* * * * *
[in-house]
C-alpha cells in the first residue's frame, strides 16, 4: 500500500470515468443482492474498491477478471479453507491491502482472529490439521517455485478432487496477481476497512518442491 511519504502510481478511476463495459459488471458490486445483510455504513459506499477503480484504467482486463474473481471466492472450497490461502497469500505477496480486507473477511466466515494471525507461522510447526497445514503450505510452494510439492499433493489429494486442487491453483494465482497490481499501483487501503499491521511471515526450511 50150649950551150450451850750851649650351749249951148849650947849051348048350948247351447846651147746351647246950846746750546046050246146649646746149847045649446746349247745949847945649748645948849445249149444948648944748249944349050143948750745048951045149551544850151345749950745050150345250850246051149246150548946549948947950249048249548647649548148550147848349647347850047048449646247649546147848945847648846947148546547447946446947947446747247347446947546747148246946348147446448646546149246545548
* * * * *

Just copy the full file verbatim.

[in-house]
C-alpha cells in the first residue's frame, strides 16, 4: 500500500470515468443482492474498491477478471479453507491491502482472529490439521517455485478432487496477481476497512518442491 511519504502510481478511476463495459459488471458490486445483510455504513459506499477503480484504467482486463474473481471466492472450497490461502497469500505477496480486507473477511466466515494471525507461522510447526497445514503450505510452494510439492499433493489429494486442487491453483494465482497490481499501483487501503499491521511471515526450511 50150649950551150450451850750851649650351749249951148849650947849051348048350948247351447846651147746351647246950846746750546046050246146649646746149847045649446746349247745949847945649748645948849445249149444948648944748249944349050143948750745048951045149551544850151345749950745050150345250850246051149246150548946549948947950249048249548647649548148550147848349647347850047048449646247649546147848945847648846947148546547447946446947947446747247347446947546747148246946348147446448646546149246545548